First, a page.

In a quiet Nelson gymnasium, Linda Taylor sat alone and took in her surroundings.
The 83 year old had just received her first dose of the Pfizer-BioNTech COVID-19 vaccine, and felt reflective. Only a year ago, as B.C. entered its lockdown, Taylor wasn’t sure when the pandemic would end. A vaccine in a year seemed unlikely.
Yet here she was Wednesday, with a Band-Aid on her left arm and plans for a second dose in four months.
“It’s so hard to believe it’s happened in one year,” said Taylor. “When you’ve lived as long as I have you think back to some of the other things that have happened in the world and it’s amazing that they are doing this in one year.”
Approximately 150 people per day have received vaccines at Selkirk College’s Mary Hall gymnasium in Nelson since it opened this month, according to prevention service assistant Benje Moricz.
The Ministry of Health announced Wednesday that 582,634 doses of vaccines had been administered in B.C. while also opening appointment bookings to people as young as 76, and to Indigenous peoples over the age of 55.
Moricz said the clinic, which runs daily 9 a.m. to 4 p.m., previously administered the Moderna vaccine before Interior Health started sending the Pfizer doses instead.
No one appeared to be picky about which they were getting Wednesday.
Gloria Currie, 86, said she was relieved to receive the vaccine but downplayed its immediate impact until she had both doses.
She still allowed herself to look ahead to the days when she can revive her social life. Concerts, movies and garden shows were the things she longed to visit once more. “All that stuff, that’s what I miss,” said Currie.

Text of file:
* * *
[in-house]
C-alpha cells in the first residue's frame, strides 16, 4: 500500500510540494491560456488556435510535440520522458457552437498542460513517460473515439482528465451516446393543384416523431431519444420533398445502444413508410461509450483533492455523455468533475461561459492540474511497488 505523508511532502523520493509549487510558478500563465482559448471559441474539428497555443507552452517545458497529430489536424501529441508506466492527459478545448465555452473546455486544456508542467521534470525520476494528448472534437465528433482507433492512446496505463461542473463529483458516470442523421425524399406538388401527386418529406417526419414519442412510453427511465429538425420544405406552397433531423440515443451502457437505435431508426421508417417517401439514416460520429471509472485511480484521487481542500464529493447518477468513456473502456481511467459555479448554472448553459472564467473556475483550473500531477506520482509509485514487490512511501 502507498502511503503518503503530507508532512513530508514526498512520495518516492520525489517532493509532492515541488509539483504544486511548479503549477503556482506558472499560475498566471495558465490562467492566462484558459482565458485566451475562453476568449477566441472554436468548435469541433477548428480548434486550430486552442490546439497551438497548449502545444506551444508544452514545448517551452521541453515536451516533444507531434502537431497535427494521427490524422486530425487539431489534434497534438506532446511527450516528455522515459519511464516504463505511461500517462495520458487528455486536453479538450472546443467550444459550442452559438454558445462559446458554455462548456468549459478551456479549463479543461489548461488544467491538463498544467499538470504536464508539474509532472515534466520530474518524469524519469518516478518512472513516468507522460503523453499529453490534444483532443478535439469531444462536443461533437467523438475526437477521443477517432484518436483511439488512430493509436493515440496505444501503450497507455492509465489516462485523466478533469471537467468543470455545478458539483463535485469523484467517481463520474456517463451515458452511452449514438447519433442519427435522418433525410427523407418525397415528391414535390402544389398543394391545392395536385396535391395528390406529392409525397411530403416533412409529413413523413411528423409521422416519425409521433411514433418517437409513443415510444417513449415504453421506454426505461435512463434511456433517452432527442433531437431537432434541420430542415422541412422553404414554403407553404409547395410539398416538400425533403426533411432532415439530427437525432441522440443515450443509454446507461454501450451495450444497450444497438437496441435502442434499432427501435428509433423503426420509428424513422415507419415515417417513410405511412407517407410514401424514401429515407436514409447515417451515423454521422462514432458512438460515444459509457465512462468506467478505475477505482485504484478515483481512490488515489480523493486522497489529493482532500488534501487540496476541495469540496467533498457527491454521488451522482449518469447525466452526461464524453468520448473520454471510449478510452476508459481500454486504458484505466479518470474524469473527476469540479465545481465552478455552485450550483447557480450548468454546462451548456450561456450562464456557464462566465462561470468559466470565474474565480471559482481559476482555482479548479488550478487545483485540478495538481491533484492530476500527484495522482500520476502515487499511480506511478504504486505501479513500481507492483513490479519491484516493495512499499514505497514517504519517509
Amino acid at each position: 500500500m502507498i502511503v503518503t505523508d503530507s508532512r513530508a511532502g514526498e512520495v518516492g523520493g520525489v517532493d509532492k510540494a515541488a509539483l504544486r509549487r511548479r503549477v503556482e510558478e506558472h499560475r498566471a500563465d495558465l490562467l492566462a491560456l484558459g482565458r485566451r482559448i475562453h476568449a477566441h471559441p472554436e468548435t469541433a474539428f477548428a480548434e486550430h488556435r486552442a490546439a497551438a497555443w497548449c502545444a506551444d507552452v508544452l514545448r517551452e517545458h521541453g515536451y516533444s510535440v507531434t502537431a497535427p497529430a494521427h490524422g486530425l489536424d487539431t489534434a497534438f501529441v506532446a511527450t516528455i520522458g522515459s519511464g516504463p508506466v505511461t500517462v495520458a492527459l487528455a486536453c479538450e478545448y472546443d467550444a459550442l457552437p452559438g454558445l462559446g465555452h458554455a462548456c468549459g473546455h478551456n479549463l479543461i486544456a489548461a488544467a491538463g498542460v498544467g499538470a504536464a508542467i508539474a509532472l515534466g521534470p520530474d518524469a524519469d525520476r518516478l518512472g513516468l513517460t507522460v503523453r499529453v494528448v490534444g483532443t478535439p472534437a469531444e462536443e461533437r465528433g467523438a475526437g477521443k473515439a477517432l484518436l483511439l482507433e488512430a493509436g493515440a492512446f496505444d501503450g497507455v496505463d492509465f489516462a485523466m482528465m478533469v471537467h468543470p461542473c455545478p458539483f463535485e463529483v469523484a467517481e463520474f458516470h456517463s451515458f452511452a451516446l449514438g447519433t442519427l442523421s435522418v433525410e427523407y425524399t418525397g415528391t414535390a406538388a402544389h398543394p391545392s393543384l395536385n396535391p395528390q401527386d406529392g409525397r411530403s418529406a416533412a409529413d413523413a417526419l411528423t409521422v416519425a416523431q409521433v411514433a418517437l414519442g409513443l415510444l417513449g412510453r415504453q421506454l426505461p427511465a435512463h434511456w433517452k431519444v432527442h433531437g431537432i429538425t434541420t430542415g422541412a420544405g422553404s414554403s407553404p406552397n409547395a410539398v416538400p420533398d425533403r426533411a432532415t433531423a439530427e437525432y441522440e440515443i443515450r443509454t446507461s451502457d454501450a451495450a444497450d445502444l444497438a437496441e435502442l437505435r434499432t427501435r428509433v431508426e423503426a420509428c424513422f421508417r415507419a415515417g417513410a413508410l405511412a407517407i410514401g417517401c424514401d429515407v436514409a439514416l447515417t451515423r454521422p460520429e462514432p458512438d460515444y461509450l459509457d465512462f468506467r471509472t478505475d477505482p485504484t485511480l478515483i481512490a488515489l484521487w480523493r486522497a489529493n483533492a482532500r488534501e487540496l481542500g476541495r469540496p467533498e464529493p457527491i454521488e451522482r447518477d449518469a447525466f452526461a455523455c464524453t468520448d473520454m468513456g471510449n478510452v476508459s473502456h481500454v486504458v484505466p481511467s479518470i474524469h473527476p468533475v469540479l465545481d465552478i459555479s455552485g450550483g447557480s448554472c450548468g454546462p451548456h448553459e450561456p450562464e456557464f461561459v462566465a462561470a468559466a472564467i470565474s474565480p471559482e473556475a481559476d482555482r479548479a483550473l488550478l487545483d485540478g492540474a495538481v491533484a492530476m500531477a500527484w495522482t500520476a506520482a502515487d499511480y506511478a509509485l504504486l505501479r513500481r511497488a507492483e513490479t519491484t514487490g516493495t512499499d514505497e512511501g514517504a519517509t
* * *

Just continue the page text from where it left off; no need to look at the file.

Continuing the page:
Vicki Hanneson was among the few people at the clinic receiving the vaccine who wasn’t a senior. Hanneson is a dental assistant, which makes her an essential service worker. Although she was happy to be vaccinated, COVID-19 precautions in her workplace meant she never felt unsafe.
“I think the first couple days I went back to work, which was the beginning of June, I started to feel a lot more comfortable with the way things are being handled, especially in our area.”
On the other side of the needle was nurse Shannon Perger. It was her 25th birthday, and she could have taken the day off. Instead, Perger volunteered to take a shift in the gym.
Some visitors have received the vaccine as if it were a mundane chore to complete. But for others, Perger said, the visit to the clinic has been an emotional experience.
“We’ve had many people in tears as they receive their vaccine,” said Perger. “For some it’s their first time getting out of their house so it’s like a celebratory day. Some people sit in the chair and they really open up to you. They let you know they’ve had family members who passed away because of COVID. It’s a special moment to be a part of that.”
There will be more special moments to come.
Rose Friedich was among the people vaccinated in Nelson on Wednesday. She spent 2020 isolated from her children and unable to fill her days with the volunteer work she cherishes.
But after being vaccinated, she glanced out the gymnasium window where flurries were ruining an early spring morning and still managed to feel some hope for days ahead.
“When the sun is shining,” she said, “one feels better.”
To register for an appointment at the clinic, call Interior Health at 1-877-740-7747 any time between 7 a.m. to 7 p.m. Selkirk’s Mary Hall building parking lot can be accessed by turning off Elwyn Street onto Fell Street in Fairview. Visitors are asked to arrive on time for their appointment.
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